Our last steps to leave the area surrounded by vegetation were accompanied by nervousness, “how would these paracos react to some workers of the press, with all their equipment on them?”. Basically, that was the question that hovered in our heads. The trochero, on the other hand, insisted that everything would be fine.
Just as in the Venezuelan side, the walk is short until we leave the area surrounding the river, and we could distinguish dwellings or commercial premises made with bricks, even without frieze, that served as a sort of «camp» for the groups that control these illicit activities. There were also the two young Colombian men, who were talking to each other, one had a gun in his hand, and the other one was unarmed, or so it seemed.
There is no greeting to the Venezuelan trochero, they only address us, and a sort of migratory interrogation begins:
  • If you have currency, euros, dollars, that stays with us.
  • We only have bolívares (Bs.).
  • How much?
  • Like 250 (less than 10 dollars at the parallel exchange rate of that day).
  • Well, we’ll see about that.
And thus, a review of our pockets and bags begins, where we kept the microphone of the organization and our uniforms. We were still worried about how he would react to knowing that we were part of a media outlet. And they soon discovered it from our press cards, which was one of the first things he took out of our pockets:
  • Ah, so you are journalists? What are you doing crossing here?
  • Yes, we do not have the border mobility card and we are trying to get to Cúcuta, that’s the reason.
  • Why are you going there?
  • We will do research work about the Venezuelans who travel to the rest of the continent from there.
  • Ahm. (While reviewing our belongings, he put his gun to his waist, in addition to explicitly requesting our cell phones and hiding them in the pockets of his shirt).
But he found something else that caught his attention, one of us had his student card with him (from the Central University of Venezuela), and in an attempt to intimidate our team member, the conversation continued like this:
  • Isn’t this the police academy? (while holding the student card).
  • No, of course not, it says Political Studies
  • Ahm, politics… But, I think that this is the university of the PTJ (former name of the Venezuelan scientific police for its Spanish acronym) and do you know what we do to the police or to the national guards? Well, we kill them! And you look a policeman
Trying not to be scared, our correspondent, who had intervened, insisted on his version:
  • We are not police, in my case I am a student and I work as a journalist, we have nothing more to tell you.
  • Well, we believe you, but when people like you want to cross, I must tell the bosses, I will be back.
After turning around, the young man with a Colombian accent, a gold necklace around his neck, and a gun on his waist, says:
  • You know what? everyone to work as they please; you do that work, I do this one, and as long as we do not get involved with anyone, we should be able to continue with our own things, don’t you think?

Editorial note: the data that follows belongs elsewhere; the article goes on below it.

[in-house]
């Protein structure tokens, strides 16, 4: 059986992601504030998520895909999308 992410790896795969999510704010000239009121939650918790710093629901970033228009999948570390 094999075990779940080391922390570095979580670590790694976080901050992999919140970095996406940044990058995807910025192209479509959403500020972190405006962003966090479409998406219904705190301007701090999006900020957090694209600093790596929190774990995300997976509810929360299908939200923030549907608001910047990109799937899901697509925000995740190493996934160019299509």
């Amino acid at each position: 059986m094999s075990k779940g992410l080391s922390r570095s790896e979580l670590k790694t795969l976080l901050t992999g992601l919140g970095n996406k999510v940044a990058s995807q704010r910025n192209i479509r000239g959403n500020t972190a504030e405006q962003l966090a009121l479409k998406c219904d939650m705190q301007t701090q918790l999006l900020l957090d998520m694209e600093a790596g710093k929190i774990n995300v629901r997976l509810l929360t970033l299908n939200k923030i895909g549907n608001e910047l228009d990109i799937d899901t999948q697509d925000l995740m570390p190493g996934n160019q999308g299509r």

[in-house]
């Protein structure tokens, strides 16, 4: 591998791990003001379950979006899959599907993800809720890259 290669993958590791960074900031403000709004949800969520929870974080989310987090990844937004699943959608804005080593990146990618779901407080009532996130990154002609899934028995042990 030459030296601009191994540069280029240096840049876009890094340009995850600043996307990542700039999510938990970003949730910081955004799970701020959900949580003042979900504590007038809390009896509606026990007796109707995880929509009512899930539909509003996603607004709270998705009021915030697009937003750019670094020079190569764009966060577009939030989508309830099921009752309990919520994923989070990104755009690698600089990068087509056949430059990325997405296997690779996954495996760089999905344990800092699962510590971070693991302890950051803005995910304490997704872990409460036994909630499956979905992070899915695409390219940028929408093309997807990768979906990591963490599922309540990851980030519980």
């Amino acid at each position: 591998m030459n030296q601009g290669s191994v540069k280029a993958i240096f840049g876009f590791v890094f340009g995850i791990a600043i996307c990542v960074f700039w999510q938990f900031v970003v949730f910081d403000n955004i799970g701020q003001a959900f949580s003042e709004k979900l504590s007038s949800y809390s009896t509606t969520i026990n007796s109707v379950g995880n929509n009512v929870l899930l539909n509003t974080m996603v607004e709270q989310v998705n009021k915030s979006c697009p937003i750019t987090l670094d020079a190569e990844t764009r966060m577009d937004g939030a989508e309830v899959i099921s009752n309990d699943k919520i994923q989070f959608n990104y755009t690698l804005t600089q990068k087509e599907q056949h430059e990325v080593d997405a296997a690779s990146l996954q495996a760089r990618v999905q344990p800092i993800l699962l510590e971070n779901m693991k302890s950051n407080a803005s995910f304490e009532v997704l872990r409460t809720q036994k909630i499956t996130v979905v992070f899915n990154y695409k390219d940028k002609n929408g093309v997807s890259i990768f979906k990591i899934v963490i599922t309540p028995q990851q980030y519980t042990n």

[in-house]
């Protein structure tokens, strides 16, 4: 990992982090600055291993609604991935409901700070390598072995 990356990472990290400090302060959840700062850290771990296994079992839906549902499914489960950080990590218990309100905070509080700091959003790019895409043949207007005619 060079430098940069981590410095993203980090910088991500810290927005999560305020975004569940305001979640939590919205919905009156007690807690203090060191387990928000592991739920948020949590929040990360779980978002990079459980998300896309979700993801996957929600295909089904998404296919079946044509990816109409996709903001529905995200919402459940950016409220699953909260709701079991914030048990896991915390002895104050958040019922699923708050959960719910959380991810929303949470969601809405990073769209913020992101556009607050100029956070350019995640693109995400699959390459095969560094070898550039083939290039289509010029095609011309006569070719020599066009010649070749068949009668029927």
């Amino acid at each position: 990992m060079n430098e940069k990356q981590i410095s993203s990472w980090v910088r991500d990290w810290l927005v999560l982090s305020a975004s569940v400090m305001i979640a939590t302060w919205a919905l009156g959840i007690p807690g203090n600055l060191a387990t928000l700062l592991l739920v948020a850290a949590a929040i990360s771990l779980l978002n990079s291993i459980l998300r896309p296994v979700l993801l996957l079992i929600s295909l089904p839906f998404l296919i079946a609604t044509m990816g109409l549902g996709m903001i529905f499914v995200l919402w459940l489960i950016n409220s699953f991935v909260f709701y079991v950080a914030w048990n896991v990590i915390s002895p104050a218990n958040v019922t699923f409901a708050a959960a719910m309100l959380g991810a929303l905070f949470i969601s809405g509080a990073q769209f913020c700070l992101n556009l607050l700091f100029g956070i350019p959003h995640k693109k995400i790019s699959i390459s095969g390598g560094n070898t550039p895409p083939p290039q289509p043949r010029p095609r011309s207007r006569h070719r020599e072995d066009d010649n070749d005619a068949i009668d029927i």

• Yes, it seems like that to us (our correspondent answered timidly)
And so, he begins to give us our documents back, including cards and passports, everything except our cell phones. He tries to say goodbye, or authorize our entry, with a handshake. At that moment we asked him about our most valuable belonging at that moment:
  • What about our cell phones?
  • Well, everything has a price as we said, I did not tell my boss that you were from the press.
  • But we need them, it’s how we do our work – we insist.
In addition, the trochero, who had not yet complied with his complete work, intervened requesting that he returned our cellphones, or his name would be stained after allowing them to steal from their clients:
  • You know you cannot do that.
But the paraco was still not convinced and he asked us:
  • Did their phones get wet? Because they are wet up to the neck
We answered yes, and it was enough for him to decide to return them to us
  • That’s it? We asked.
  • Yes, but listen to me, you did not see anything here. Yo don’t have photos or anything like that, right?
  • We do not have anything
  • Better that way, as I said about policemen and sapos (word for snitch in Colombia and Venezuela); we do them the wrong thing around here, do you understand?
  • We understand
  • You can go then
  • You finish accompanying them – he says to the Venezuelan who brought us from our territory.
Ashamed with us, the young man who had charged us for our crossing told us that this was not routine, that it was the first time it happened to him and that he did not understand the reason for the intimidation; even less the attempt to steal. And as the end of the road was approaching, he said:
  • They wanted to take advantage because they saw you were young, and they fear the press. But thank God the situation didn’t escalate, I would not have left you alone. See that road there? At the end, it already connects with the bridge and you will meet your people.
We shook his hand and despite the risks we faced, we decided to thank him, and he asked us:
  • Are your phones still on? (pointing to one of our correspondents) could you record anything? This work must be shown.
Our reporter answered affirmatively to both of them and we gave him our word that we would show this, without knowing that in just a few hours, the cell phone that had the entire record would be turned off and never be on again.
  • Excellent, from this point I cannot be seen, try to leave discreetly, although with all your clothes that wet it is impossible; we are at your service.
Those were his last words to us.
Meanwhile, we finished advancing and we were able to meet a human rights activist who was waiting for us on the side of Colombia who had crossed the bridge earlier. He waited for us for a long time and he confessed to us that he was very nervous.
Without a doubt, the story of that crossing had to be told.

The content of this investigation was obtained thanks to this border-crossing method, which despite the risks, allowed us to observe the Venezuelan migratory crisis, firsthand.

chapter V